Election law: No campaigning near voting site

This sign, located outside Spearfish City Hall where early voting is underway, details campaigning laws in South Dakota. Pioneer photo by Mark Watson

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SPEARFISH — Early voting is already underway, both at your county’s auditor’s office as well as in some communities. And on Nov. 3, thousands of South Dakotans will head to the polls to cast their ballots.

At all polling places, both for early voting and on Election Day, state law mandates that no campaigning may be conducted within 100 feet of a polling place.

According to South Dakota Codified Law, “Except for sample ballots and materials and supplies necessary for the conduct of the election, no person may, in any polling place or within or on any building in which a polling place is located or within one hundred feet from any entrance leading into a polling place, maintain a campaign office or public address system, or use any communication or photographic device in a manner which repeatedly distracts, interrupts, or intimidates any voter or election worker, or display campaign posters, signs, or other campaign materials or by any like means solicit any votes for or against any person or political party or position on a question submitted or which may be submitted. No person may engage in any practice which interferes with the voter’s free access to the polls or disrupts the administration of the polling place, or conduct any petition signature gathering, on the day of an election, within one hundred feet of a polling place.”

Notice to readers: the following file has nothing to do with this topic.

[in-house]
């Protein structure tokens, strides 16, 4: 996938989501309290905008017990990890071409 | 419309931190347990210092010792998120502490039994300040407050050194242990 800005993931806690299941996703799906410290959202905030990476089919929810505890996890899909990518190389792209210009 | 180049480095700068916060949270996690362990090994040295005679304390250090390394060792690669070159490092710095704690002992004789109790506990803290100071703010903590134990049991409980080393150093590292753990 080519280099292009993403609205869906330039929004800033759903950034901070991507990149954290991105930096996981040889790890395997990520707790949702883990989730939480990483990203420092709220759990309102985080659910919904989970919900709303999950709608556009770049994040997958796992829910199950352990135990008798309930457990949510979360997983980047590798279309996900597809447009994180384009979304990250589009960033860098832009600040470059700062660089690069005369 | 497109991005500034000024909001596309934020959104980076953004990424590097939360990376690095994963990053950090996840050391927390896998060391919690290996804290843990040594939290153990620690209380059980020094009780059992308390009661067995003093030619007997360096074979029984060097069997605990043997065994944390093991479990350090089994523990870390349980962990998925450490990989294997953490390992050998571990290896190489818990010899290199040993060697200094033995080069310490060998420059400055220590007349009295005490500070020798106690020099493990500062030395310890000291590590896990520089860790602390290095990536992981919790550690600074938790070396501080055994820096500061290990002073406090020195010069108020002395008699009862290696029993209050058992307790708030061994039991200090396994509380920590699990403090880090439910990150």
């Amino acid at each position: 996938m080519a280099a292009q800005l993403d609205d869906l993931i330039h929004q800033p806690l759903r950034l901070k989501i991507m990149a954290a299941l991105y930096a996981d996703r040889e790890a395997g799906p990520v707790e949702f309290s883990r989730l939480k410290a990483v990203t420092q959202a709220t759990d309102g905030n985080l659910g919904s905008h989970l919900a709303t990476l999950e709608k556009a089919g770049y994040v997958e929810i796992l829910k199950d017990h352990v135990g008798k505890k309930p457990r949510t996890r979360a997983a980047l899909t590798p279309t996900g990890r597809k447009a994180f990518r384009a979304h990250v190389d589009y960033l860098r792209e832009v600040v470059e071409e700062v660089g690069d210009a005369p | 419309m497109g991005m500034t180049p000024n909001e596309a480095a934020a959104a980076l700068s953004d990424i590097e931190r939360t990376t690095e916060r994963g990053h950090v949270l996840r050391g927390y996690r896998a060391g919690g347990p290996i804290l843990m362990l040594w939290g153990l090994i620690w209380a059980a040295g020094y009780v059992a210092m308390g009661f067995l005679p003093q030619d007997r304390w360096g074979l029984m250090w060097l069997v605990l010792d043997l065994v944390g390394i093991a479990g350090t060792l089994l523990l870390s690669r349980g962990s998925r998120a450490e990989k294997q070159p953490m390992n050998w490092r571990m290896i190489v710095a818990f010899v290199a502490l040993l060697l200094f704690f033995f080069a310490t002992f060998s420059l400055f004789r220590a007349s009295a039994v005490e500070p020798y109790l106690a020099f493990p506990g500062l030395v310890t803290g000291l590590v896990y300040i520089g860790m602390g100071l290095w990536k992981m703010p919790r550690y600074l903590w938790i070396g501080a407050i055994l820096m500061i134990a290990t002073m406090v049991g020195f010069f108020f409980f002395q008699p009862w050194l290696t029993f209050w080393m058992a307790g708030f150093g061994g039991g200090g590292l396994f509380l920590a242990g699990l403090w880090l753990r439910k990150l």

A sign outside of Spearfish City Hall reads that even clothing, buttons, and stickers of a political nature are prohibited.

So the Pioneer posed the question to the South Dakota Secretary of State’s office, “Does this mean that someone, wearing a Trump hat as an example, who simply wants to go in and vote is not permitted to do such?”

“Yes, you are correct.  There cannot be any type of campaign material within 100 feet of every entrance into the polling place,” said Rachel Soulek, Help America Vote Act coordinator and public information specialist with the Secretary of State’s office. “In your example, the poll workers will ask that voter to remove the hat.”

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